The precise threats facing the meadow viper across its range are unknown, but habitat destruction is likely to have played an important role in the species’ decline. Recent studies have been made of the Hungarian meadow viper (V. u. rakosiensis) subspecies, which has an estimated remaining population of as low as 500 individuals and is in imminent danger of extinction. The decline of this subspecies has been largely attributed to the growth in agricultural land, which has greatly reduced and fragmented the meadow viper’s habitat. Even small barriers of farmland are thought to reduce movement and outbreeding with other populations. The subspecies is also thought to have suffered from over-collection from the wild, both for the pet trade and scientific purposes. Small, isolated populations are not only more vulnerable to extinction through stochastic events such as disease epidemics, or storms, but they are also more likely to suffer from loss of genetic diversity through inbreeding, massively increasing the risk of extinction. Loss of genetic variation can result in a high percentage of stillbirths or deformities, which have been recorded for this subspecies, and low genetic diversity is currently considered the prime threat to the subspecies
Meadow vipers appear in a number of protected areas, including the Danube Delta Biosphere Reserve in Romania (V. u. moldavica) and Bjelasica Mountain National Park (V. u. macrops) in eastern Montenegro. Attempts are being made to preserve the very small Hungarian population of Vipera Ursinii Rakosiensis, located in protected areas, through a four year programme co-funded by the Ministry of Environment and Water Affairs and the EU LIFE-Nature fund, which focuses on four major tasks: habitat reconstruction, monitoring and related studies, a publicity campaign and the establishment of the Viper Conservation and Breeding Centre. This Centre started operating in 2004 with 10 adult snakes collected from different populations and, as of August 2005, 4 females had produced a total of 69 offspring, 25 the first year and 44 the second. These vipers will hopefully be released into selected habitat in the future. Should the release of these snakes into the wild prove successful, captive breeding could be a viable option for the effective conservation of the other subspecies, including V. u. moldavica. The fact that the Hungarian meadow viper appears to breed well in captivity is therefore extremely encouraging and provides new hope for the meadow viper’s future survival.
1. Ploughing of land
Every spring or autumn the land is ploughed and used for corn and lucerne culture. This activity kills hibernating Vipera ursinii rakosiensis and destroys their habitat. In the last three years we observed a tendency of farmers extending ploughed areas. This is a generally recognised threat for Vipera ursinii rakosiensis (according to “Action Plan for the Conservation of VU in Europe”, Paul Edgar, 2004.
This activity killed all hibernating Vipera ursinii rakosiensis existing in those areas and destroyed their habitat. If this activity extends more Vipera ursinii rakosiensis would be killed. Maintaining the agricultural use of the land prohibits habitat reconstruction.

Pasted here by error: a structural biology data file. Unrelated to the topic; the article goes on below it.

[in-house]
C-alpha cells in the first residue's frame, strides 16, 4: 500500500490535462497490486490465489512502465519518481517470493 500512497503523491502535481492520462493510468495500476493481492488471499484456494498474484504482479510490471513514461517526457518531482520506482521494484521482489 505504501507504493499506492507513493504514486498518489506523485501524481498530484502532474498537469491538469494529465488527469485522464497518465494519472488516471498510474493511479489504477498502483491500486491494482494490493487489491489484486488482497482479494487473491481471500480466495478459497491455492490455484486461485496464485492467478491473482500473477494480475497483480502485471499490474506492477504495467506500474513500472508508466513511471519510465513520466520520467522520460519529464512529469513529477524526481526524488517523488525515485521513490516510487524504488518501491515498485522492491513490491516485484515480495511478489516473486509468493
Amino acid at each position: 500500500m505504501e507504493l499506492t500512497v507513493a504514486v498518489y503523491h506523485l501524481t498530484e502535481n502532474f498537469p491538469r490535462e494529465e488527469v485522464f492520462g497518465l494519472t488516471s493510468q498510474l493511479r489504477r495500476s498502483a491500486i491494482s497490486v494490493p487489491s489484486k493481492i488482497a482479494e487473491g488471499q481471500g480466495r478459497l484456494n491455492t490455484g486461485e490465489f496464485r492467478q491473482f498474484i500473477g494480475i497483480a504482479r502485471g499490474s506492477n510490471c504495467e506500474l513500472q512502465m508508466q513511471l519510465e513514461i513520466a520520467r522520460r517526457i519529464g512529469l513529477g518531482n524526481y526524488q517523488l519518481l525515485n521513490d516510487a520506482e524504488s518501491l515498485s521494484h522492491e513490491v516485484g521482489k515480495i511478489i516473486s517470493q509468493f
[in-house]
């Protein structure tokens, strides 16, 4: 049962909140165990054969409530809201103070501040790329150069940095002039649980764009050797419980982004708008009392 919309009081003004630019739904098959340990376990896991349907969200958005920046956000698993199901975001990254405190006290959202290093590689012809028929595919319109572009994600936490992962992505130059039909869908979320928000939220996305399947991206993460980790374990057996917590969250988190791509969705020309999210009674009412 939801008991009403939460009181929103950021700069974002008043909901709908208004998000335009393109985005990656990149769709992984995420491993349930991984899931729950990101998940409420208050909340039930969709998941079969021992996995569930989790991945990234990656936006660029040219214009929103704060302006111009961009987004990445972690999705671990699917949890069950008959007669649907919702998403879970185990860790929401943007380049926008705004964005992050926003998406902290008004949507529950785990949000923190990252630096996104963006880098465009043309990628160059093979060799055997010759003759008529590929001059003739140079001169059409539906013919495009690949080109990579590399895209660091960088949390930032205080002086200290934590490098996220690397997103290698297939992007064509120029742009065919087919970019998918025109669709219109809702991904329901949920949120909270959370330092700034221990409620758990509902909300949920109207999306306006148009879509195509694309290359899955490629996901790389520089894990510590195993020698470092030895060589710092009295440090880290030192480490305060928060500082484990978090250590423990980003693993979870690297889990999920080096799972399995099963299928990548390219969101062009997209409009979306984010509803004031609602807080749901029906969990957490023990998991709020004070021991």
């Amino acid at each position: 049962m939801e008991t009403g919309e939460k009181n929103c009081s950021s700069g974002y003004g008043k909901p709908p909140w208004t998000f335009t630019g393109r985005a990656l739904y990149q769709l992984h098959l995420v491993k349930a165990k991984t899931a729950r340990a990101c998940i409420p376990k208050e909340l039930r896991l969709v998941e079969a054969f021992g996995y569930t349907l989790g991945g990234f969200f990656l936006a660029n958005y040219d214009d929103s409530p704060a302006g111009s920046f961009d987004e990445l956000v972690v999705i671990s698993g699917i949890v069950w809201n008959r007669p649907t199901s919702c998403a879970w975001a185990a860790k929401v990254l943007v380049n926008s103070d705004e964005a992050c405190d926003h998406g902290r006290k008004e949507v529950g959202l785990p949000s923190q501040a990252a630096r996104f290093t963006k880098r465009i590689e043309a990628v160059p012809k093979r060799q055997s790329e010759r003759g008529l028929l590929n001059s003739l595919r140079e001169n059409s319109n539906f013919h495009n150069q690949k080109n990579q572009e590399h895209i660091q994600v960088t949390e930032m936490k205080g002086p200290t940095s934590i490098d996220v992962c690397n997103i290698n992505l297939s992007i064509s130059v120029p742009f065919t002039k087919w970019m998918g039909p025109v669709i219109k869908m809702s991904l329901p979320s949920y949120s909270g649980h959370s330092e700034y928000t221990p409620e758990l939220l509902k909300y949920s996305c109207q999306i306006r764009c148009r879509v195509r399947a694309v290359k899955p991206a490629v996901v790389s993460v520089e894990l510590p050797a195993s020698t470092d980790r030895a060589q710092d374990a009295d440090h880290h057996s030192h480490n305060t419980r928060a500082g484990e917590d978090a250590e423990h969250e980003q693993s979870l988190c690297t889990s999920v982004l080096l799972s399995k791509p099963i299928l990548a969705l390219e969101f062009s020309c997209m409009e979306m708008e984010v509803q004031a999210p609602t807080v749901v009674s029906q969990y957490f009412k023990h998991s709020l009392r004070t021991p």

2. Hay cutting
Hay is cut twice a year on the targeted land. This is a general recognised threat for Vipera ursinii rakosiensis (according to “Action Plan for the Conservation of VU in Europe”, Paul Edgar, 2004).
Vipera ursinii rakosiensis are directly killed when cutting the hay (especial through mechanical cutting) and their habitat is destroyed.
3. Grazing
Over 200 sheep are usually grazing 40% of the buffer zone and another 400 sheep regularly pass through this area. Occasionally some are grazing in the core area also. About 50 cows pass through and occasionally graze in the buffer area. This is a generally recognised threat for Vipera ursinii rakosiensis (according to “Action Plan for the Conservation of VU in Europe”, Paul Edgar, 2004).
Crushing of Vipera ursinii rakosiensis and destroying herbaceous vegetation.
4. Unsustainable management of land
Most of the former habitat of Vipera ursinii rakosiensis is now intensively used for agriculture. Actual land owners can’t or don’t want to renounce the agricultural use of their land in favour of Vipera ursinii rakosiensis habitat reconstruction.
Continued ploughing, hay cutting and grazing in this area would soon destroy the entire population of Vipera ursinii rakosiensis. The habitat can only be reconstructed if an appropriate sustainable management plan is implemented, in accordance with studies and research of Vipera ursinii rakosiensis habitat needs.
This is the main threat for Vipera ursinii rakosiensis in Transylvania.
5. Human – direct killing
Locals usually kill all snakes they encounter. This is a general recognised threat for Vipera ursinii rakosiensis (according to “Action Plan for the Conservation of VU in Europe”, Paul Edgar, 2004).
6. Human – illegal collection
This is a general recognised threat for Vipera ursinii rakosiensis (according to “Action Plan for the Conservation of Vipera ursinii in Europe”, Paul Edgar, 2004).
7. Phasianus colchicus
Phasianus colchicus was artificially introduced and spread and it occasionally eats small lizards and snakes. This is a general recognised threat for Vipera ursinii rakosiensis (according to “Action Plan for the Conservation of Vipera ursinii in Europe”, Paul Edgar, 2004).

C. VUR in Romania

In Romania Vipera ursinii rakosiensis has unfavourable conservation status. The last known population, in the natural reserve ”Fanatele Clujului”, disappeared more than 40 years ago. The last specimen occurrence was in 1962 in Bontida, close to Cluj (Vancea et al., 1980).
At this moment the new site is not known, so that no conservation effort exists from local or national structures. SRH used secrecy of location in absence of other protection possibilities.
Preliminary negotiations have been conducted for land purchase or lease, with more than 40 landowners having small land patches in core and buffer areas.
British Herpetological Society has been involved since September 2004 in Romanian Vipera  ursinii rakosiensis protection efforts.